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How can I restore the wet water look on my layout?

By Steven Otte associate editor | July 12, 2022

Ask MR: Dust is the eternal enemy of realistic scenery, especially water

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How to restore the wet water look: A scrap of paper towel is used to wipe dust from the surface of a modeled river
How to restore the wet water look: A scrap of paper towel is used to wipe dust from the surface of a modeled river
Kathy Millatt uses a paper towel to remove dust from the river on her diorama. Be vigilant about removing dust before it starts to stick itself to your water bodies permanently. Kathy Millatt photo

Q: Years ago, I used Liquitex Gloss Medium to create the water in two rivers on my layout. Now, I’ve noticed that they’re not as glossy as they once were. I periodically use a Woodland Scenics Dust Dabber and a wide, soft paintbrush to remove dust from the surface. How would you recommend that I clean the surface? Do you have any other suggestions on what I could do to restore water’s wet look? – Bart Helbling, Flower Mound, Texas

A: Dust is the eternal enemy when it comes to keeping our scenery looking realistic. Kathy Millatt, our scenery expert from across the pond, coincidentally wrote about sprucing up dusty and faded scenery for our February 2022 issue. As she suggests, finishing your train room – covering bare cement floors and closing in the ceiling – should go a long way to cutting down environmental dust. Covering the layout itself with a removable lid, plastic sheeting, a drop cloth, or the like can help, too. But nothing can completely protect a layout from dust.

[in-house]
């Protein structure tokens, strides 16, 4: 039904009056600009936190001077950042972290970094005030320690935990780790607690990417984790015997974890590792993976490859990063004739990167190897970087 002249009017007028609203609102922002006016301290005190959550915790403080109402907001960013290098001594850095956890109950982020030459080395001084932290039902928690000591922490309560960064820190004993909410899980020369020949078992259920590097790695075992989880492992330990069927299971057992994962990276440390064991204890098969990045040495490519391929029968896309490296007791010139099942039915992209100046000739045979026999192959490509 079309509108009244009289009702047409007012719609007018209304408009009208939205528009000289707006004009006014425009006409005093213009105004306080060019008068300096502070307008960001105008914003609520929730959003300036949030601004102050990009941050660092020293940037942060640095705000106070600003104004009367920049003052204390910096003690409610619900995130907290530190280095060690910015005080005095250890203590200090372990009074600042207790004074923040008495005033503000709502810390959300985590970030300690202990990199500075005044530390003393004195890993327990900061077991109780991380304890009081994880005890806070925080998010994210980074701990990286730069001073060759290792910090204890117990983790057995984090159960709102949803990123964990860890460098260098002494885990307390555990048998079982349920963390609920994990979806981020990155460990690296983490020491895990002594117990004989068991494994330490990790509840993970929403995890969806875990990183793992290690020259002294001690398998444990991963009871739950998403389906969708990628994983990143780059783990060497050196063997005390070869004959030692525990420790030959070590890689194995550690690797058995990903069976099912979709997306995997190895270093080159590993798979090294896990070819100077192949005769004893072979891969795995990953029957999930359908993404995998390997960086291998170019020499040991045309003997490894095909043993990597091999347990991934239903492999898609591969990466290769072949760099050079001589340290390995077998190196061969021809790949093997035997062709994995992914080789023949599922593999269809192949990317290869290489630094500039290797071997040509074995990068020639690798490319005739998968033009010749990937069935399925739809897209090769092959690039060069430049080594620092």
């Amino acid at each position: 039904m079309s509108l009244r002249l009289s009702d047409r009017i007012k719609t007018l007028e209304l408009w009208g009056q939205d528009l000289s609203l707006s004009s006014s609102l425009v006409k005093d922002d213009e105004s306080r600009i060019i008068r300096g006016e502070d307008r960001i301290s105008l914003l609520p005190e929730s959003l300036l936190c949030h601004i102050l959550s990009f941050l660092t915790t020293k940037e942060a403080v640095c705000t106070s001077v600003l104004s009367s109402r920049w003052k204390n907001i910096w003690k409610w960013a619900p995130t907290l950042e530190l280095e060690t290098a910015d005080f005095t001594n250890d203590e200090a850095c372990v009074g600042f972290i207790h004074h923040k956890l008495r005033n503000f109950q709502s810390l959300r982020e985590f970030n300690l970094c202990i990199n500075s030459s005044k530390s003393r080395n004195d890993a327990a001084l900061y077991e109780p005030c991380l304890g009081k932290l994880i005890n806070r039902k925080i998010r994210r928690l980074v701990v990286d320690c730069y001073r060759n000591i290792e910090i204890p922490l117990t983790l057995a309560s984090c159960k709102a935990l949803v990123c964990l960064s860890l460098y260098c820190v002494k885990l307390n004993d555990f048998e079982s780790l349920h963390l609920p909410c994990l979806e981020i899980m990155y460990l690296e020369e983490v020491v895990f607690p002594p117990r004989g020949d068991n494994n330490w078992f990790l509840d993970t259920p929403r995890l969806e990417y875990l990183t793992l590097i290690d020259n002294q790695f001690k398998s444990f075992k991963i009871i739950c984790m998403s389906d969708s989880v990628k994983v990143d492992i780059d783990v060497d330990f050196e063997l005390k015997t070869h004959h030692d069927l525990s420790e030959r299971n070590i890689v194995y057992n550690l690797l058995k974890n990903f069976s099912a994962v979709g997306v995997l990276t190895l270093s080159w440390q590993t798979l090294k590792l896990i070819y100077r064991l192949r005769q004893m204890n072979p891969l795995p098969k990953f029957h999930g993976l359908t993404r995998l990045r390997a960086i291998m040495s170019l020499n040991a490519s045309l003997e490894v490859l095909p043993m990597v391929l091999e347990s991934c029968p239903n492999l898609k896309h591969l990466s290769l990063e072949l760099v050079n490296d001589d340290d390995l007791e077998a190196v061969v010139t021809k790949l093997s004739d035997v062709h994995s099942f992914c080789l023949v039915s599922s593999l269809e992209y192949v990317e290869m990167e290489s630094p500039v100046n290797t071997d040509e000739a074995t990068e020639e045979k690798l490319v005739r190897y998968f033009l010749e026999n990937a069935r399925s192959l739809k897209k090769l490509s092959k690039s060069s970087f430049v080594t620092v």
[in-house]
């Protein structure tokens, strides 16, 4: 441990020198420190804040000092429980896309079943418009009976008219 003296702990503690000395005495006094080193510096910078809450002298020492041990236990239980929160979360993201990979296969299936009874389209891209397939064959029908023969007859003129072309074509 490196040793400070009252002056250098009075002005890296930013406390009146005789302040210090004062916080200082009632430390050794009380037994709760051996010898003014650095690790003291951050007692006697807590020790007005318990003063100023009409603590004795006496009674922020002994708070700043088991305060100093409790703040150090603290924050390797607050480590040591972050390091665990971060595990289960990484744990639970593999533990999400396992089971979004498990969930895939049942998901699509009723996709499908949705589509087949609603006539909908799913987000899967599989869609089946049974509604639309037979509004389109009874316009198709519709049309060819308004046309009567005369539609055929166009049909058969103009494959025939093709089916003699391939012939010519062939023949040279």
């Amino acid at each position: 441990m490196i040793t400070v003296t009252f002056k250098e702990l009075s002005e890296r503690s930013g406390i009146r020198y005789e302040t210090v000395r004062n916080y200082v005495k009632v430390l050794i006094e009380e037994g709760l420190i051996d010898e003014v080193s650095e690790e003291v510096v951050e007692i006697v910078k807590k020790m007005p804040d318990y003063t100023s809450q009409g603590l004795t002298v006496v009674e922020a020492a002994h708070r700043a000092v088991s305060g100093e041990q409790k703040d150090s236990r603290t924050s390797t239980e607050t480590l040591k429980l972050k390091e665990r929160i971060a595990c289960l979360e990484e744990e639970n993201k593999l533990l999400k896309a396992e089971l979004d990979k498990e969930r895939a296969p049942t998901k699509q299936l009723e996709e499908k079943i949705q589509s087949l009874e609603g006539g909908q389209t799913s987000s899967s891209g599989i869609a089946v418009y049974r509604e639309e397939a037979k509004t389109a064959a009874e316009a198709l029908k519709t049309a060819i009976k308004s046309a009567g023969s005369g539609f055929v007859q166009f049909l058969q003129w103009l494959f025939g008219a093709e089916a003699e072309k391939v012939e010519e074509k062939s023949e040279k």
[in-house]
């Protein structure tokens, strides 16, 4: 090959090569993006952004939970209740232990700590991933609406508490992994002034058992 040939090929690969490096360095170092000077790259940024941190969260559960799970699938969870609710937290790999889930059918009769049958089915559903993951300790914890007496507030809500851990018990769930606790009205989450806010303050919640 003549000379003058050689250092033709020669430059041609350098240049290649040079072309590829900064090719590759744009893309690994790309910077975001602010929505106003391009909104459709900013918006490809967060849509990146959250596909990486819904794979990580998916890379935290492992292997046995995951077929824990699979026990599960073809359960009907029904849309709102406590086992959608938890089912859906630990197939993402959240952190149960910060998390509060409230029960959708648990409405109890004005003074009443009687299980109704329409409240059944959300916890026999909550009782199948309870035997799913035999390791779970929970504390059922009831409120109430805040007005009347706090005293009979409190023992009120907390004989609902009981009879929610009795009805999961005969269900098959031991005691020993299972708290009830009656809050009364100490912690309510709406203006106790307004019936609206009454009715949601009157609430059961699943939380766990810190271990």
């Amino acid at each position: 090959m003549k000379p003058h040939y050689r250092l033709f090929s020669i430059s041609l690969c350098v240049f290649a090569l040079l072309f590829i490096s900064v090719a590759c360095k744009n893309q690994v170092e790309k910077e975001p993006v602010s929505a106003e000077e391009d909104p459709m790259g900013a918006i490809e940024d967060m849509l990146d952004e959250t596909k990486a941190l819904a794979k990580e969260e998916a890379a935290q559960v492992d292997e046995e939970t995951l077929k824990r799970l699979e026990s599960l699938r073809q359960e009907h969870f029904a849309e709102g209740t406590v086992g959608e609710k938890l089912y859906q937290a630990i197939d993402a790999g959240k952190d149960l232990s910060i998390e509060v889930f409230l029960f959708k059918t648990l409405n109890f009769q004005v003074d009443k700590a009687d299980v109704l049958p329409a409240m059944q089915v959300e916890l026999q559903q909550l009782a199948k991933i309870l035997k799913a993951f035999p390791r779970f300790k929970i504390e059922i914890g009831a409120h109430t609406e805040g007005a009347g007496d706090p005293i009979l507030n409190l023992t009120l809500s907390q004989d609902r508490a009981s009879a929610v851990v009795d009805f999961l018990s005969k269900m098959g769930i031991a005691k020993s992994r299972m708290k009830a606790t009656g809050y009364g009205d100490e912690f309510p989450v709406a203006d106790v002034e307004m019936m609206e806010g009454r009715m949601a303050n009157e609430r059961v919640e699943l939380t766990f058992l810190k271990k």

Part of the problem is that if your basement is always on the cool side, like mine, popular water-modeling materials like resin or gloss medium might never fully cure, leaving a slightly soft surface that dust will sink into if left too long. So we have to be vigilant in removing it when we see it, not just before open houses or annual family holiday visits.

In her article, Kathy uses a vacuum nozzle, a soft paintbrush, and a cotton swab to dust the surface of her water. She also spritzes it with a spray bottle and wipes the surface with a paper towel, though she warns that it can scratch softer surfaces. Paper towels can also leave fibers behind, so a lint-free dust cloth might work better.

I wouldn’t use commercial cleaning products like window cleaner, because they might leave a residue or soften the surface. Use distilled water with just a few drops of dish detergent per full spray bottle to break the surface tension. Gently swab around with a soft paintbrush to get into the corners around the banks, then dab – don’t wipe – with a lint-free cloth to soak up the excess, and let it air dry. Gloss medium might turn white when it gets wet, but it will turn clear again as it re-hardens.

If your layout is old and your water features have permanently lost their luster, after a thorough cleaning you might want to brush on another thin layer of gloss medium to restore water’s wet look.

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